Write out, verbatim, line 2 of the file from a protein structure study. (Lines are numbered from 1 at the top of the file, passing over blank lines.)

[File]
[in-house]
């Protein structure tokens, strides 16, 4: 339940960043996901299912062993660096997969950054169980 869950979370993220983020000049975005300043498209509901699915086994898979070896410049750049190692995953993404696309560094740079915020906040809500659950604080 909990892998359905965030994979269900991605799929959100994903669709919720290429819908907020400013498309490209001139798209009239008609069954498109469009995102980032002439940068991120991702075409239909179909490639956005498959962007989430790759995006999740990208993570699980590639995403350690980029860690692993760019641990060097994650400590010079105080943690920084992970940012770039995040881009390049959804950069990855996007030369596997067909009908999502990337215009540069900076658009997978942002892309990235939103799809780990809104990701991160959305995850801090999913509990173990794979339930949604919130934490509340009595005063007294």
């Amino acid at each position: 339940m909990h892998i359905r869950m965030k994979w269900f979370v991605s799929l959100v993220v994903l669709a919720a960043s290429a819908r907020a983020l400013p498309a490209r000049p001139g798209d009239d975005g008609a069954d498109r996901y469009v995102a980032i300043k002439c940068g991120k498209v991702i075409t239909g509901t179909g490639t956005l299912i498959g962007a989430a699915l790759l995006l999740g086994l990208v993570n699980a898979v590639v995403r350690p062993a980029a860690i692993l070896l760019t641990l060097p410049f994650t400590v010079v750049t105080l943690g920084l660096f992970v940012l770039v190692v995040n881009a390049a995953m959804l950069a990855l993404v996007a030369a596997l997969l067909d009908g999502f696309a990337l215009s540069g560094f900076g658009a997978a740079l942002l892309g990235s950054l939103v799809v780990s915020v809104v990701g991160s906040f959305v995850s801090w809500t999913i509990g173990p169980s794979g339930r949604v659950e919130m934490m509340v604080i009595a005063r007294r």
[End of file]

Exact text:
């Protein structure tokens, strides 16, 4: 339940960043996901299912062993660096997969950054169980 869950979370993220983020000049975005300043498209509901699915086994898979070896410049750049190692995953993404696309560094740079915020906040809500659950604080 909990892998359905965030994979269900991605799929959100994903669709919720290429819908907020400013498309490209001139798209009239008609069954498109469009995102980032002439940068991120991702075409239909179909490639956005498959962007989430790759995006999740990208993570699980590639995403350690980029860690692993760019641990060097994650400590010079105080943690920084992970940012770039995040881009390049959804950069990855996007030369596997067909009908999502990337215009540069900076658009997978942002892309990235939103799809780990809104990701991160959305995850801090999913509990173990794979339930949604919130934490509340009595005063007294």